Here’s how you wash using bleach and water:

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Dr. Parcells emphasized that soaking is important in the cleaning process as well. For thick-skinned produce like carrots, potatoes, apples and citrus fruits, the soaking time should be within 10 to 15 minutes. For others with thinner peelings such as berries and leafy veggies, the soaking time can be anywhere within 5 to 10 minutes.

After soaking, you can now rinse the produce with water for 5 more minutes before finally getting them ready for cooking or storage.

Although it might seem unusual or unsafe for us to use bleach for cleaning the food we eat, Dr. Parcells reassured in her biography that this method is nothing but safe and effective, as long as you follow the right solution. She once met a man who exclaimed that “bleach is poison!” to which she replied:

“Yes, and a spoonful of whiskey won’t kill you — but a quart might.”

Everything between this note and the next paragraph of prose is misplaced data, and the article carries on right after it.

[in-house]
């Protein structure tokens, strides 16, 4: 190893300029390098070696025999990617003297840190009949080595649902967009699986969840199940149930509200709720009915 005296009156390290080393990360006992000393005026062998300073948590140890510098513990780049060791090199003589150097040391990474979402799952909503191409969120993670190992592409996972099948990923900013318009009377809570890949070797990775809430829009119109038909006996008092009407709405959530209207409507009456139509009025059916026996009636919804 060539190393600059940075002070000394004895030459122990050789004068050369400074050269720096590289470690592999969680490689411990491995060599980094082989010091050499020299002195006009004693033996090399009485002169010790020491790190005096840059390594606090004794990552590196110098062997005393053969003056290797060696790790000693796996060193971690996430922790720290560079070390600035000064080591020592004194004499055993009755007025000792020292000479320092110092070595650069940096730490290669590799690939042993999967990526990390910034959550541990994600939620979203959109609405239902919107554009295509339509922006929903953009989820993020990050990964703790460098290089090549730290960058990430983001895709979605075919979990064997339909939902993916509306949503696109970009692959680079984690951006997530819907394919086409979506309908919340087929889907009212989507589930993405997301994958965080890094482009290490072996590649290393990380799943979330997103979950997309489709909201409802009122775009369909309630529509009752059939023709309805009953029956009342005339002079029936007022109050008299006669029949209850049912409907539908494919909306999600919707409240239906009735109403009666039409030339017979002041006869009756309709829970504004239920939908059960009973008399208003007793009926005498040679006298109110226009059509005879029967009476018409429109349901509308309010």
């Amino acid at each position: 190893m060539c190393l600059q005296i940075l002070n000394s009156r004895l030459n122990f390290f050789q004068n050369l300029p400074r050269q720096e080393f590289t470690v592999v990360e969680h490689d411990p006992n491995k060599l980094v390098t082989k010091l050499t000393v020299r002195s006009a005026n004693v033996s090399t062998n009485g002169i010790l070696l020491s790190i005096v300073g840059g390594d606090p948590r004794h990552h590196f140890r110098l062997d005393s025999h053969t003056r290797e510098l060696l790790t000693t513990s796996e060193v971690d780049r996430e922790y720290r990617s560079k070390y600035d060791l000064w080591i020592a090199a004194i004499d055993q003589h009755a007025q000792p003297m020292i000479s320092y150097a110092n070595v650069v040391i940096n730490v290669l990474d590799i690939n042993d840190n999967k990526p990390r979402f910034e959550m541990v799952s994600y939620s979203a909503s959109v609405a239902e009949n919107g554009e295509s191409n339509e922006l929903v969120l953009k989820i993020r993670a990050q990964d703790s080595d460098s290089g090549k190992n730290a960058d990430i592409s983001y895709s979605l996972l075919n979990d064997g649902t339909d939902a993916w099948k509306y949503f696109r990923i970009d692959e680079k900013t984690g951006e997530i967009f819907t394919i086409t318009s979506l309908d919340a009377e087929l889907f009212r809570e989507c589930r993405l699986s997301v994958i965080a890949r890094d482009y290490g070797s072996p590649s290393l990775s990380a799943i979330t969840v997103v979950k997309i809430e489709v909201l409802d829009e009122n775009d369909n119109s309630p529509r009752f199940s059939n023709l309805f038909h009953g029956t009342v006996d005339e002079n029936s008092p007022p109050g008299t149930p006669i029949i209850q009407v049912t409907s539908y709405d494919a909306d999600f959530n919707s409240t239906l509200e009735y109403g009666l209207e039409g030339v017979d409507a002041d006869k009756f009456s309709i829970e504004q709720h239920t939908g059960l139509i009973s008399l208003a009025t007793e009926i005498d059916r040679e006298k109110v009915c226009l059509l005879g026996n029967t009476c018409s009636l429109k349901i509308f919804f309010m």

Dr. Parcell specifically mentioned using Clorox and again, it is important to note that you can use only one teaspoon of Clorox for every gallon of water to keep it safe and effective.

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Walmart Source: Walmart

Second option: water and hydrogen peroxide

If you are still not comfortable with using the water and bleach mixture, you can try another option which is through using a combination of water and hydrogen peroxide. Dubbed as “nature’s bleach”, the 3% solution sold in grocery stores is safe enough to be used in whitening just about everything, including your teeth!

Peroxide is known to be effective in killing harmful bacteria including E.coli which means it is also great for washing produce right after you buy them from the store. It can also help you get rid of any bug that you might not see at first glance.